American Canyon Trail
The American Canyon Trail is densely treed
along the first half, mostly with various species
of oak and pine. Laurel, blackberry bushes, and
poison oak can also be found along most of the
trail. After the first mile, the trail gets more
sunlight and will be hot in the summer – early
morning use is recommended.
This trail joins the historic Western States Trail
(WST) for a short distance about ¾ miles from
the trailhead (see sidebar). Take a right at the
first trail intersection with the WST, and a left at
the next intersection to stay on the American
About halfway down the trail is a plaque and
shrine erected by friends and fellow joggers in
memory of Barbara Schoener. The plaque
describes the 1994 tragedy when Barbara was
attacked and killed by a mountain lion while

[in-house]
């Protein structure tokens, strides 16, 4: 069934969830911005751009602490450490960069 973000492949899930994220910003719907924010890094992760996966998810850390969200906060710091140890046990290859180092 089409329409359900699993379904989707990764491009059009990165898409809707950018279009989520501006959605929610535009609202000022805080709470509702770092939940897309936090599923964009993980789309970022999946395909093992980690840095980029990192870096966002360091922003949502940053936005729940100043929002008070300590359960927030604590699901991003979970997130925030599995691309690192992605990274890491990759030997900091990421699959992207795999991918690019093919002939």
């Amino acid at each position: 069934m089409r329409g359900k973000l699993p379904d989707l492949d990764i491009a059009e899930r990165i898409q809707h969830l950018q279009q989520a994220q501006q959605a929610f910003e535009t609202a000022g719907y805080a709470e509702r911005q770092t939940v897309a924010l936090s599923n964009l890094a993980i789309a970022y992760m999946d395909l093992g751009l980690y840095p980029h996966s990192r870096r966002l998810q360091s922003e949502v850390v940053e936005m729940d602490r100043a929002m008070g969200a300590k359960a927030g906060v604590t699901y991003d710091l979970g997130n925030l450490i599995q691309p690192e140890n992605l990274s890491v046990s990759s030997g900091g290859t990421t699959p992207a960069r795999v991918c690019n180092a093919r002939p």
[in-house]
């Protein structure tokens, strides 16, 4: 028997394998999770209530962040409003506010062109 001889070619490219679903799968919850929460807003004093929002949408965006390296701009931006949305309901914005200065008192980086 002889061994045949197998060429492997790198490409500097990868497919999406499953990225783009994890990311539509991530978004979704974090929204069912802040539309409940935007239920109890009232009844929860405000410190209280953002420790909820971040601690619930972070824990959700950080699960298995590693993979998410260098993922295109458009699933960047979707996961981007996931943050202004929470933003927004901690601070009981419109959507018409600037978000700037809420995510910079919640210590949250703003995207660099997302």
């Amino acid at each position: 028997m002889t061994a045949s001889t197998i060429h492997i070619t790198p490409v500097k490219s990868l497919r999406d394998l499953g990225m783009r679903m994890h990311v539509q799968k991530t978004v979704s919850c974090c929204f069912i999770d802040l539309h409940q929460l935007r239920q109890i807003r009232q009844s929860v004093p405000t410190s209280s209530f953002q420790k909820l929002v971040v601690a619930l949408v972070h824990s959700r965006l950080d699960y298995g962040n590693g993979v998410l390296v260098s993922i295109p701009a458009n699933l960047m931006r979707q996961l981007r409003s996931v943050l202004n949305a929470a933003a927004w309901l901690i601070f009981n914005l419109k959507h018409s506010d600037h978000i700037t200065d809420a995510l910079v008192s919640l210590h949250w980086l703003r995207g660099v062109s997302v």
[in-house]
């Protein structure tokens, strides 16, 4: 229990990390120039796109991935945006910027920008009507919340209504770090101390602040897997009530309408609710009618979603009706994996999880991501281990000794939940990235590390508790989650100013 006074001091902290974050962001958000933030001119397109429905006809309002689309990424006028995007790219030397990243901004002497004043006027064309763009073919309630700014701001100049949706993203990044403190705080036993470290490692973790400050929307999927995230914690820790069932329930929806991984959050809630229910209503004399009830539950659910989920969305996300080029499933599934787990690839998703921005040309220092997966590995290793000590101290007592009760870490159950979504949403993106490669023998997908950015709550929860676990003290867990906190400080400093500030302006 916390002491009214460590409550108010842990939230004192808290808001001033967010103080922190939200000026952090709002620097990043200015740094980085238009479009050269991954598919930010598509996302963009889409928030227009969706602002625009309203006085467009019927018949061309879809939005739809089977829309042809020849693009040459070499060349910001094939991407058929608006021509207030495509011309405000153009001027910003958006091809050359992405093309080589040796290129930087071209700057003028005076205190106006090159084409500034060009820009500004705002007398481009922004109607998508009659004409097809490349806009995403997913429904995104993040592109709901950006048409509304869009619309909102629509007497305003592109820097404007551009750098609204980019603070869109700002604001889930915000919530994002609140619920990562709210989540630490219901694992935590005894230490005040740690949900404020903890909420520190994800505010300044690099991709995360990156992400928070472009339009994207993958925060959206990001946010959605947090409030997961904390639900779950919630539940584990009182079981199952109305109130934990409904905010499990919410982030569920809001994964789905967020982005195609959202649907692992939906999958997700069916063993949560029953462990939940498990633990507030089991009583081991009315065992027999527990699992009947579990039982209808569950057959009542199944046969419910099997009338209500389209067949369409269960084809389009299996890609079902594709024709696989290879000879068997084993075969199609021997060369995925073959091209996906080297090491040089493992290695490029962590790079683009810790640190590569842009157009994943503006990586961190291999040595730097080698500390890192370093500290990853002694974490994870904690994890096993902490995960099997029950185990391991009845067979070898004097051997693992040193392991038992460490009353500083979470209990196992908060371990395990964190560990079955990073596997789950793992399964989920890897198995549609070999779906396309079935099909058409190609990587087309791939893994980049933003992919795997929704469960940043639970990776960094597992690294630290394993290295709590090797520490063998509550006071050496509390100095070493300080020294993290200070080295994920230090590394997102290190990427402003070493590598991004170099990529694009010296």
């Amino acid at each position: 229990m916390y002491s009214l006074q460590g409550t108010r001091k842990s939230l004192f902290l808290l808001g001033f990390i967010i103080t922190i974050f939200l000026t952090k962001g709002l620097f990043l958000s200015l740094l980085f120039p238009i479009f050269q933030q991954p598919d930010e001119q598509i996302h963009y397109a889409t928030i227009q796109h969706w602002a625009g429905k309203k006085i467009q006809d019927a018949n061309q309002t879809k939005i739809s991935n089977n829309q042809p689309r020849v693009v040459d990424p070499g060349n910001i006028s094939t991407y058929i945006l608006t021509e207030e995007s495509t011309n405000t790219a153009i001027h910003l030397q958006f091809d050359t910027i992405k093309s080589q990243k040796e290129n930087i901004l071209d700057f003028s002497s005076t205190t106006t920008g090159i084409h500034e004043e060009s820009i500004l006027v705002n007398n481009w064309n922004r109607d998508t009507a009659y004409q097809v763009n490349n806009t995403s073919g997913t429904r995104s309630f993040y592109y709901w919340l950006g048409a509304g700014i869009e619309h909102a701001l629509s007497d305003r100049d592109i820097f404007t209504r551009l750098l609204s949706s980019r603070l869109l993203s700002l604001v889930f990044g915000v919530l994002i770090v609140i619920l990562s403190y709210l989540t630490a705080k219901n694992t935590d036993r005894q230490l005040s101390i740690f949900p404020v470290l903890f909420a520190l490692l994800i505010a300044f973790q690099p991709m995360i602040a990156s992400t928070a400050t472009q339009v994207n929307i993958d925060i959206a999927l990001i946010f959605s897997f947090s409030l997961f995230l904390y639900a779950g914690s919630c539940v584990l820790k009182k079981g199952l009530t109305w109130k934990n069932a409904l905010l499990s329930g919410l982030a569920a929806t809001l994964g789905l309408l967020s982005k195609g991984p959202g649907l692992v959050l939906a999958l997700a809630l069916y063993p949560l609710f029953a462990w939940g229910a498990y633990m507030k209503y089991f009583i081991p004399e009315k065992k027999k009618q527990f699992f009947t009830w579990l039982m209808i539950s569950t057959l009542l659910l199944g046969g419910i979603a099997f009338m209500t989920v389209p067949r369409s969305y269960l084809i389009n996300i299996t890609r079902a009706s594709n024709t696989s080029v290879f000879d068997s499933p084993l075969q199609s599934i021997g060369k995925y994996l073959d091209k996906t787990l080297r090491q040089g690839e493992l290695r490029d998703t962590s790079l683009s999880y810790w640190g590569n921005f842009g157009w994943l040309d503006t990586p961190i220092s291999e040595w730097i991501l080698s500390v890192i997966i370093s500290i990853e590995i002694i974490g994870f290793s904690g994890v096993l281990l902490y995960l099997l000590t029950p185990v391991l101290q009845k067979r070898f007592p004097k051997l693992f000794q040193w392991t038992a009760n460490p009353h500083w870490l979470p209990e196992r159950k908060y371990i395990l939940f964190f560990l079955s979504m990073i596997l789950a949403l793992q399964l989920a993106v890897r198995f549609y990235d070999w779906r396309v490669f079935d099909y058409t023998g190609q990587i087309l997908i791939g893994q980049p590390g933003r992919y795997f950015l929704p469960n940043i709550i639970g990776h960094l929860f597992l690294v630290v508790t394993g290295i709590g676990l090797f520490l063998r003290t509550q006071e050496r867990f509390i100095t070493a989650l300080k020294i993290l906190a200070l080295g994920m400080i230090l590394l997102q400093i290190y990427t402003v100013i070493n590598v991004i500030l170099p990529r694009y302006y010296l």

jogging alone on this trail. Many joggers now
wear a small bell or whistle when they run on
mountain trails, or they run with a friend.
About 1¾ miles from the top, a small, very steep
and unmarked side trail on the left leads down to
a very nice waterfall and a great pool where you
can escape the heat on a hot summer day.
Returning to the main trail, just before it crosses
American Canyon Creek, the terrain levels out at
the site of an historic gold rush town, once home
to thousands of miners but now almost com-
pletely reclaimed by mother nature. If you look
closely, you may spot a 30-foot high rock dam,
hidden behind a pile of tailings, which was built
by hand during the gold rush. Nearby, the
confluence of the American and Hoboken
Creeks offers a beautiful place to cool off while
you watch numerous California newts (a.k.a.
Firebellies) on the trail and in the pools.
Caution should be exercised throughout the hike
due to ankle-high Poison Oak that creeps onto
many parts of the trail. And don’t forget sun-
screen and ample water.
2.4 miles to river; 1 hour down,